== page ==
30th November 2023
There are a variety of measures that will help improve a property’s EPC rating. Some of these might seem relatively straightforward, such as changing to LED lighting or installing draught excluders, but it’s unlikely that this will be enough to reach the minimum requirements for an older building. Other, more complex and costly options will likely need to be implemented, such as upgrading the heating system to a high-efficiency one and installing a smart, energy management system, upgrading the glazing, and installing up-to-date insulation throughout. As one of the biggest sources of heat loss, that will include upgrading the roof to ensure that it’s properly insulated in line with current building regulations, but this is clearly difficult to monetise for asset managers. Similarly, insulating walls and floors could result in loss of area and major disruption. Renewable energy sources, such as installing solar panels on the roof, are yet another avenue that will no-doubt be sought to generate clean energy and reduce reliance on the grid.
The reality for commercial landlords though, is that all of this represents significant cost and resource, as well as having to deal with the disruption that this causes to existing tenants. We’re already hearing some of the repercussions of this with landlords re-thinking their position amidst what they see as an unviable option. Unfortunately, many landlords may need to sell their assets for a knock-down price if they determine that the cost of uplift is prohibitive.
As a leader in the airspace development sector, we see huge synergies in what we do and the challenges facing commercial landlords. For years, we’ve worked closely with residential landlords to build additional homes on top of their existing buildings, whilst also improving the state of the building. This includes some of the proposals outlined above such as upgrading their heating to new, more efficient systems, installing PVs and improving the insulation of the roof, by virtue of building on top and installing building-regulations-approved insulation on the new roof. At the same time, we look to improve some of the aesthetics of the building to help add value for the residents and freeholders. We’re able to do this without emptying a building of its occupants – rather, we work with the existing tenants to put a strategy in place that allows them to go about life with minimal interruption.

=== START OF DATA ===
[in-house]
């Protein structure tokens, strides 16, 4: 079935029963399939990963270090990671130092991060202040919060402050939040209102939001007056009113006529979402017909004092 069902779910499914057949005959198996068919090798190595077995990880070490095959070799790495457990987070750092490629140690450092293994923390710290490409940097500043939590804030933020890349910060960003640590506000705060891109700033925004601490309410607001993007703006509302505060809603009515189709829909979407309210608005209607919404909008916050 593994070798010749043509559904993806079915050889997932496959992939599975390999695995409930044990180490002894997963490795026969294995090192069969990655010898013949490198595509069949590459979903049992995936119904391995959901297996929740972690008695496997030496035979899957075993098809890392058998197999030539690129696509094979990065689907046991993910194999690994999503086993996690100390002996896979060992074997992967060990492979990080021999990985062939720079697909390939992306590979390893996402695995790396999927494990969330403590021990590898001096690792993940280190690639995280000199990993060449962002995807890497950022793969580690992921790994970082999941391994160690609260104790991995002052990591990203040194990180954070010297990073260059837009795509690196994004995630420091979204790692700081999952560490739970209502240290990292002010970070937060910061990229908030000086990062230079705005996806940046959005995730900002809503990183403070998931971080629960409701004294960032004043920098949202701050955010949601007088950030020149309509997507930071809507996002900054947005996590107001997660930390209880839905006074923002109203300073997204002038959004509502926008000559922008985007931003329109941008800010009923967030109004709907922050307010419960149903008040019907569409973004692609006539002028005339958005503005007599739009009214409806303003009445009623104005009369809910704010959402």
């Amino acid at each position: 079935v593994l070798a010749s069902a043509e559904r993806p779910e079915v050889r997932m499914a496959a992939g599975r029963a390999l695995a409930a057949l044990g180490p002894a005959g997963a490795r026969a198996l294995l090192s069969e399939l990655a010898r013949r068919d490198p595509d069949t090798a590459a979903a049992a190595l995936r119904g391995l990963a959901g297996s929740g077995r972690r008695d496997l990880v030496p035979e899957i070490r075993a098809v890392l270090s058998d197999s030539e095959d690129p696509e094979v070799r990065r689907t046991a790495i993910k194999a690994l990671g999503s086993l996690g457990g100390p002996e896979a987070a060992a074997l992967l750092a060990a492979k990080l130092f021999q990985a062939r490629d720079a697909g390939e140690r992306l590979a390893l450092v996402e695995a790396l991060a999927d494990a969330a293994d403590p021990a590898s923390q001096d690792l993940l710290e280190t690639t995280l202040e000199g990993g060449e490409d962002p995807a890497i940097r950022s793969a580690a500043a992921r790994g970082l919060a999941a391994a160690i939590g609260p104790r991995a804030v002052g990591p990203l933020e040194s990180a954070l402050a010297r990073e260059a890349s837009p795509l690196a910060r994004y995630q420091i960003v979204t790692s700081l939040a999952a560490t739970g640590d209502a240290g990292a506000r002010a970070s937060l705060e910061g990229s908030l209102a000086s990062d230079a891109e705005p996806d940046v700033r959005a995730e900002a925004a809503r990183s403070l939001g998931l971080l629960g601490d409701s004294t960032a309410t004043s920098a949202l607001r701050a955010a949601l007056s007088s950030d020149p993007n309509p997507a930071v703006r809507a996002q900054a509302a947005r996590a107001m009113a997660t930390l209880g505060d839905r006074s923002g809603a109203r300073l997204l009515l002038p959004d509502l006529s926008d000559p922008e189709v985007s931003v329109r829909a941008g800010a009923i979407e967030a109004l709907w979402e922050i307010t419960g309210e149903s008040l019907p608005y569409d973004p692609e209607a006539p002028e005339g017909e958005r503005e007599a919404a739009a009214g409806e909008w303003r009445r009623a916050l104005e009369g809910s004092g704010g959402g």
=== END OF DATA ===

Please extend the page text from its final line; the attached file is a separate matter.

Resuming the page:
All of this helps to improve the existing building’s energy efficiency, thus reducing landlords’ service-charge bills and reducing the burden of having to dive into sinking funds or raise S20 requests onto existing residents. It seems obvious that this model would be perfect for commercial landlords also, especially given the impending costs they are facing. Working with an airspace developer offers commercial landlords an opportunity to deal with the requirements of the MEES, whilst also potentially extracting value from their asset and turning the situation from a loss-making conundrum to an appealing value-add proposition.
MEES are clearly not going away and the need to improve the energy efficiency of buildings is a real one, so landlords need to consider their options seriously. We’re keen to work with commercial clients and work collaboratively to help solve an energy crisis, whilst also helping to solve the housing shortage.
Fruition Properties’ current commercial airspace project comprising 9-units in Bermondsey, SE1 started on site in May 2023, with completion due summer 2024. We can also add new commercial space above existing buildings in areas which are well sought after, thereby delivering value through cost savings but also future value through new income. With the right partners and know-how, what is a liability could now become a future asset. This is more than just blue sky thinking.